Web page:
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05/04/2014 : THE UNGUIDED - We make our music in the same way as a kid would make his own home made manufactured candy! 05/04/2014 : THE UNGUIDED - We make our music in the same way as a kid would make his own home made manufactured candy! 05/04/2014 : THE UNGUIDED - We make our music in the same way as a kid would make his own home made manufactured candy! 05/04/2014 : THE UNGUIDED - We make our music in the same way as a kid would make his own home made manufactured candy! 05/04/2014 : THE UNGUIDED - We make our music in the same way as a kid would make his own home made manufactured candy!

THE UNGUIDED

We make our music in the same way as a kid would make his own home made manufactured candy!


05/04/2014, Filip VAN MUYLEM


After reviewing The Unguided I got the chance to fire off some questions and was pretty amazed by the answers, it was a nice chat...

To start with when I interview a band for the first time it’s an introduction interview and I’m always interested in the philosophy behind the band’s name, so why ‘The Unguided?’
Rich: There was a lot of reasons for us to pick “The Unguided”, but the most apparent one, was the fact we broke away from our old band, that over the years, got tied up in a lot of third party organizations. Organizations which unfortunately had a pretty comprehensive grip on the band's structure and also made a lot of important choices in the band’s name. In The Unguided we figured we wanted to make all the shots ourselves, especially when it comes to the creativity of the music. Of course we still use third party organizations, in terms of bookers and a label. But we only surround ourselves with friends, helpful hands and people we trust. We do not have a management and our philosophy nowadays is that it will stay that way. Our experience in the business the past decade is sufficient to stand on our own feet when it comes to a lot of questions.

Was it hard to break away from your previous band and start things over, for sure the way it all happened (secretly)?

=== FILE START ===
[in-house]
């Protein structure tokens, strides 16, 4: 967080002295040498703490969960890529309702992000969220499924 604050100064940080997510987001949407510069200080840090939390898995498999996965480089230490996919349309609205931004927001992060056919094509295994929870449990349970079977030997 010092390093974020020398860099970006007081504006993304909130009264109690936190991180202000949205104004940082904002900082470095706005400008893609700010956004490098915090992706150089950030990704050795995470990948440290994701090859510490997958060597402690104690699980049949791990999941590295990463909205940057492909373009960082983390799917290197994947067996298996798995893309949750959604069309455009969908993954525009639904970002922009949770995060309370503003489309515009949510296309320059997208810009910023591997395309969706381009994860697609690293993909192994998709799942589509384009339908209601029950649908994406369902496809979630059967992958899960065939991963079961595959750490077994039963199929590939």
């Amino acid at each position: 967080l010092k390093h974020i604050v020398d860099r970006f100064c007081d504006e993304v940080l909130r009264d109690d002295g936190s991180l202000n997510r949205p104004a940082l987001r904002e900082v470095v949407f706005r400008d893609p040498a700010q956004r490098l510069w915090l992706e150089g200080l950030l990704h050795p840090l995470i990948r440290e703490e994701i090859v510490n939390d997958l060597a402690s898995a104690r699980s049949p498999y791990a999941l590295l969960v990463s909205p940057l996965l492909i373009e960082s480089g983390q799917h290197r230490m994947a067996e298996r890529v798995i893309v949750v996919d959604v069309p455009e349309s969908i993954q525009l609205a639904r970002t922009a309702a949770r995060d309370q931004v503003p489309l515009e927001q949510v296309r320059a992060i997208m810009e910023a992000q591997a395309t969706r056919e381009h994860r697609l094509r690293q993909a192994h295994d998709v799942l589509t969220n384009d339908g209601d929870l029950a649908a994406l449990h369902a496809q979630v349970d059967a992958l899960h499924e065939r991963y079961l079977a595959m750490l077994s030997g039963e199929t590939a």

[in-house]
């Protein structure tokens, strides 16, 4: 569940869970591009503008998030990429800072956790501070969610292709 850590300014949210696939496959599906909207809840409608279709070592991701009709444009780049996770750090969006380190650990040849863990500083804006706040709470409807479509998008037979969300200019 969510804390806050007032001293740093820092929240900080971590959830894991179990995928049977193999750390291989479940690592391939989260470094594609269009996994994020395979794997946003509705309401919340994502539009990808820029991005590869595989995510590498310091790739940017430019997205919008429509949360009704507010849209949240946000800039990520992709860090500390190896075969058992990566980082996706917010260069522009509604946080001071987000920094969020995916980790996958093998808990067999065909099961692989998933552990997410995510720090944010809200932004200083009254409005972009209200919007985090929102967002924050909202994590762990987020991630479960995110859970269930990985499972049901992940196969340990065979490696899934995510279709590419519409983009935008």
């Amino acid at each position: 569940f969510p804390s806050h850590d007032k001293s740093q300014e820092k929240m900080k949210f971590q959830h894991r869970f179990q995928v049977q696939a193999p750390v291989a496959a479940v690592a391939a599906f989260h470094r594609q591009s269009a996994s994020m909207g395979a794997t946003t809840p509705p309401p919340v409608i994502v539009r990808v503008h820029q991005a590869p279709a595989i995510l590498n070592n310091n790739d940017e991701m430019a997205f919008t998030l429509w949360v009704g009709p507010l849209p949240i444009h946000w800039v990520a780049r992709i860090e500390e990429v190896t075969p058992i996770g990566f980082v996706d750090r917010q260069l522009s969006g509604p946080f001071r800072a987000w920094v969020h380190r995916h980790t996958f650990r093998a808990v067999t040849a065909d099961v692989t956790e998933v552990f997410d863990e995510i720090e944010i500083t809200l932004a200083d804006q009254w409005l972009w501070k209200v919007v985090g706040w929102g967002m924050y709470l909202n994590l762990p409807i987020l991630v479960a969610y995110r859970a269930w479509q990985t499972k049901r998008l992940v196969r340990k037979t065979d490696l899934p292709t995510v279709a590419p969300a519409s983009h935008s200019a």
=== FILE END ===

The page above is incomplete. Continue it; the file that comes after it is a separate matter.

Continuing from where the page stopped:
Rich: Well, not really. When we started this, which was originally intended as a project, we could drive a bit in the car pool lane, since our names themselves were already worth quite a bit in the business. Even if we did contemplate the new band as an entirely new organism, it was not exactly like starting over from scratch. But we were really determent about the new band and this was on spot what we wanted, so we tailored everything from our own preferences and by doing so the motivation skyrocketed as well. The fans' support certainly gave it another push, can’t believe we released two full-lengths already.

How do you describe your music for yourself?
Rich:
Genre wise we usually say just “melodic metal”. There’s a lot of influences from different genres in play, and it would be absurd to line them all up. When you listen to our albums there’s a crossover between melodic death, heavy metal, power metal, coated with heavy use of electronics. So it’s hard to put the finger on exactly what it is. But what is most important is that we do what we love ourselves, and that’s of course also what we do. When we release a new album, you can be sure that’s exactly what we love doing at that point in time. If we don’t like what we create ourselves, there’s no point doing it, and I think that philosophy is sometimes lost in the business. You do music in a commercial aspect, whilst what you actually enjoy listening to is something completely different. We on the other hand try to compose what’s closest to our heart at all times. We do the albums we would like to have and love to listen to. So it’s like a kid in a candy store, that got to manufacture its own custom made candy hehe. 

How hard is it to find the right balance between hard & heavy and the more melodic part, the balance between the 2 voices and find the right drive in the studio?
Rich:
I think the many years of experience of doing what we do, we’ve the dynamics of the heavy and more delicate pretty well figured out. We just do it and it comes naturally because we are pretty in line with what we want to do, and all of us have a great sense of dynamic and how important it is to the music. After all, Roger, Roland and I have almost done 5 albums together now. Being in the studio with these guys is just like three minds, one soul coming together. Also Henric and Richard Schill brought some great fresh angles to the table as well and we are really blessed to have such talented musicians in our midst. 

To be honest I run into you via The Zardonic mixes. What do you think of them and how did it work out? It’s pretty special to have something done like that (and I really loved it).
Rich: